NYU Moves to Limit Evidence Used in Trial Over 403(b) Plans – Planadviser.com

In the excessive fee case against New York University (NYU) regarding its 403(b) plans, NYU filed motions in limine to have certain evidence excluded from trial.

The case is the first of many excessive fee cases against large universities to go to trial.

In its motion, NYU asks that U.S. District Judge Katherine B. Forrest of the U.S. District Court for the Southern District of New York issue an order “precluding from trial … any testimony, evidence, or arguments concerning claims that were previously dismissed by the court in its August 25, 2017, opinion.” In that opinion, Forrest dismissed all of the plaintiffs’ loyalty claims, finding that the plaintiffs failed to plead sufficient facts to support the loyalty-based claims.

Forrest previously dismissed certain duty of prudence claims under the Employee Retirement Income Security Act (ERISA), saying that in order to state a claim for breach of the duty of prudence connected to the retention of certain investment options, plaintiffs must raise a plausible inference that “the investments at issue were so plainly risky at the relevant times that an adequate investigation would have revealed their imprudence, or that a superior alternative investment was readily apparent such that an adequate investigation would have uncovered that alternative”; that is, that “a prudent fiduciary in like circumstances would have acted differently.” The defendant’s contractual agreement to include certain investment options does not, by itself, demonstrate imprudence, she said.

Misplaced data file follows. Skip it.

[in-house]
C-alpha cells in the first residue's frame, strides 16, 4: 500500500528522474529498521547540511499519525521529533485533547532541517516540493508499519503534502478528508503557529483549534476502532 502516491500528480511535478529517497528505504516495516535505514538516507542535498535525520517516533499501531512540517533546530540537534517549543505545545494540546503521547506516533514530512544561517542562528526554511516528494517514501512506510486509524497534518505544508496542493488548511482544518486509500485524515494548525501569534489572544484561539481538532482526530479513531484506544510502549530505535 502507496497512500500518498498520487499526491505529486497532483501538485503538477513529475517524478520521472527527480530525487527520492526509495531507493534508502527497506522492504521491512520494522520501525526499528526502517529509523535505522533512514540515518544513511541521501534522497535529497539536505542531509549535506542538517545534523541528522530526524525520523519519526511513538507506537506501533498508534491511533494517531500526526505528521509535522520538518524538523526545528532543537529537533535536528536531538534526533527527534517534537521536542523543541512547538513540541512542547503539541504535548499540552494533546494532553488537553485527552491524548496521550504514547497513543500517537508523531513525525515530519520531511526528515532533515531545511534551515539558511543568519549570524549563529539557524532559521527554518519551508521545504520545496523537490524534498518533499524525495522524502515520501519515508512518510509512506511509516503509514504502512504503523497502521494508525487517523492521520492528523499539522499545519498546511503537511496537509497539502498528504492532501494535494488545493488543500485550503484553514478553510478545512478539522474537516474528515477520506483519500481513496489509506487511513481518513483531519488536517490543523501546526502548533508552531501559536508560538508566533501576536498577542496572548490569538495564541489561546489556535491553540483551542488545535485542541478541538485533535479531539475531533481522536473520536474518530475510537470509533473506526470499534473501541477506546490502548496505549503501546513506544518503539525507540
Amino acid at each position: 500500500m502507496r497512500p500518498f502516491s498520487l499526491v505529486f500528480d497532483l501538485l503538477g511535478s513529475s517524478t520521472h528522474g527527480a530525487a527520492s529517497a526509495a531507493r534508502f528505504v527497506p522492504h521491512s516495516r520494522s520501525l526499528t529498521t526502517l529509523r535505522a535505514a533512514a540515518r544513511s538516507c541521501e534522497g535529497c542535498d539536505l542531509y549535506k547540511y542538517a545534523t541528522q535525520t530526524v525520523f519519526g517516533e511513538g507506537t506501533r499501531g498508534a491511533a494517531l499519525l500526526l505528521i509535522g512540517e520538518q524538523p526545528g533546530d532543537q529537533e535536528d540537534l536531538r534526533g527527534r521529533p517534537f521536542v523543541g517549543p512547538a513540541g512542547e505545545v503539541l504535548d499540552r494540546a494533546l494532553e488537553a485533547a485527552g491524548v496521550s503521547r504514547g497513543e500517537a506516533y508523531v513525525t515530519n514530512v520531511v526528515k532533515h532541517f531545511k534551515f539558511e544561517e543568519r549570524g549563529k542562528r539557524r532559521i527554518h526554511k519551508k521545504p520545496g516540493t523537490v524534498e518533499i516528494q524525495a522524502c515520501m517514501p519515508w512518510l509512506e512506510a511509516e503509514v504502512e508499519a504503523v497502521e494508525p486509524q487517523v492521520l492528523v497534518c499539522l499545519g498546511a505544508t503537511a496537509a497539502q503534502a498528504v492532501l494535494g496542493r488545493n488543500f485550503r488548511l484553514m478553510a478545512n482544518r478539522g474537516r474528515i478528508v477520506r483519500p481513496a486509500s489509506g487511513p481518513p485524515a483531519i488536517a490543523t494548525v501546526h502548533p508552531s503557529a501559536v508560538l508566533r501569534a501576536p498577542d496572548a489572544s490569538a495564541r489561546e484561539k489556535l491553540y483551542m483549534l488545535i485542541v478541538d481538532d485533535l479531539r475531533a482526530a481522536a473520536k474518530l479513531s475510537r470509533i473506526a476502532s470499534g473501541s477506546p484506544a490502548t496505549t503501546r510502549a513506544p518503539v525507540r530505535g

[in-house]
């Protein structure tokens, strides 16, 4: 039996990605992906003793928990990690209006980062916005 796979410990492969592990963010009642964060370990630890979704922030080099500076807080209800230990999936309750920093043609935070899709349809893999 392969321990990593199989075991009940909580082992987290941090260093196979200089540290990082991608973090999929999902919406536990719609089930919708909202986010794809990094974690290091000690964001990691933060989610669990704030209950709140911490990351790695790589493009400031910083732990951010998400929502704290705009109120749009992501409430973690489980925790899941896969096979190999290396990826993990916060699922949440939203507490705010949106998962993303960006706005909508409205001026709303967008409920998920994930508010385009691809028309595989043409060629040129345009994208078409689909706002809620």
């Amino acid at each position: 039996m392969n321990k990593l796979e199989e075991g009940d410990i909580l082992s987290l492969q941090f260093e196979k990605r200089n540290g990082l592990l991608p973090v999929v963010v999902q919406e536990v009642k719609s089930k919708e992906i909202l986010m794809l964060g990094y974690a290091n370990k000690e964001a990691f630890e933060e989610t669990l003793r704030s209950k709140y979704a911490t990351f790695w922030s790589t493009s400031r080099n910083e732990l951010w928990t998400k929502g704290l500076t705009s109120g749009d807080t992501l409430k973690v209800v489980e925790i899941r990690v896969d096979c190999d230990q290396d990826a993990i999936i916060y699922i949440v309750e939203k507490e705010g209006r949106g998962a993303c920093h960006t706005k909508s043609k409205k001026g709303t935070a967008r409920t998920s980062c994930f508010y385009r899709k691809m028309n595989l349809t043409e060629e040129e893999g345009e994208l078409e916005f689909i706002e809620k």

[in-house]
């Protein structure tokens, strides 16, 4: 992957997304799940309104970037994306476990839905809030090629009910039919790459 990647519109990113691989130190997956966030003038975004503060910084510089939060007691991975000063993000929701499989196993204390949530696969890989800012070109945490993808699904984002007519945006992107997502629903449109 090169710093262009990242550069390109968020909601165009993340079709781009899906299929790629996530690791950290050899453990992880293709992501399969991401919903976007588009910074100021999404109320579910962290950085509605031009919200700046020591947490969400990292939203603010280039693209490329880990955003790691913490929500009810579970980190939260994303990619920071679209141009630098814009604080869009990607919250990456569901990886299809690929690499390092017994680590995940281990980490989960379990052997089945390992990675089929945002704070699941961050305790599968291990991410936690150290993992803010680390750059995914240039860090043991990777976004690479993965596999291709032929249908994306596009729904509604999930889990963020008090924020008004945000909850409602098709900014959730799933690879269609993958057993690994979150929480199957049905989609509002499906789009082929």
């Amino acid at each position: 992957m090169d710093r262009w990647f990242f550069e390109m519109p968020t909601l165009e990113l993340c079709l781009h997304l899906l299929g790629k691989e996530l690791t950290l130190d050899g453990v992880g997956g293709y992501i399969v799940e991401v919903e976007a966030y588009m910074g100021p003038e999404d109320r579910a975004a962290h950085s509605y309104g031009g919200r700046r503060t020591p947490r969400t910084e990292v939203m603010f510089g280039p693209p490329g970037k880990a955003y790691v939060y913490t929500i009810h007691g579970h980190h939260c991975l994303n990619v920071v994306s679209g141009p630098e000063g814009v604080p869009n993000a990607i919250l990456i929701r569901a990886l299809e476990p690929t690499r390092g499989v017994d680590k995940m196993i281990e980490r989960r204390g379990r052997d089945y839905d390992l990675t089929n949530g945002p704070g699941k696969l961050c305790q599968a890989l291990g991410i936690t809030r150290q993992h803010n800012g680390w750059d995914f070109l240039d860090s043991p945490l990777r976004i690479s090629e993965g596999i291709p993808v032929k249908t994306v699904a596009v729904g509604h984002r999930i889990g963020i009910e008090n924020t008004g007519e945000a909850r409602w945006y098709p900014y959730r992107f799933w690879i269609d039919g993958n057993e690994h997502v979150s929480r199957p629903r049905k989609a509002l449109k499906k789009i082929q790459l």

In addition, Forrest found that merely having a contractual arrangement for recordkeeping services does not, as a matter of law, constitute a breach of the duty of prudence—to support a claim on this basis, plaintiff must make a plausible factual allegation that the arrangement is otherwise infirm. She also said that having a single recordkeeper is not required as a matter of law, and based on the facts alleged (for instance, that NYU consolidated recordkeeping for one plan but not the other), the allegation that a prudent fiduciary would have chosen fewer recordkeepers and thus reduced costs for plan participants—the “recordkeeping consolidation” allegation—is sufficient at this stage to support the plaintiffs’ claims.

Claims Forrest did move forward included the “failure to get bids” claim and the “excessive recordkeeping fees” claim. “More broadly, when plaintiffs’ prudence allegations in Count III are viewed as a whole, they plausibly support an assertion that the Plan fiduciaries failed to diligently investigate and monitor recordkeeping costs,” she wrote in her August 2017 opinion.

In its motions in limine, NYU also asks that the plaintiffs not be able to attempt to use evidence that their prudent measures and conduct that occurred subsequent to the plaintiffs’ filing of the lawsuit proves that prior conduct was imprudent.

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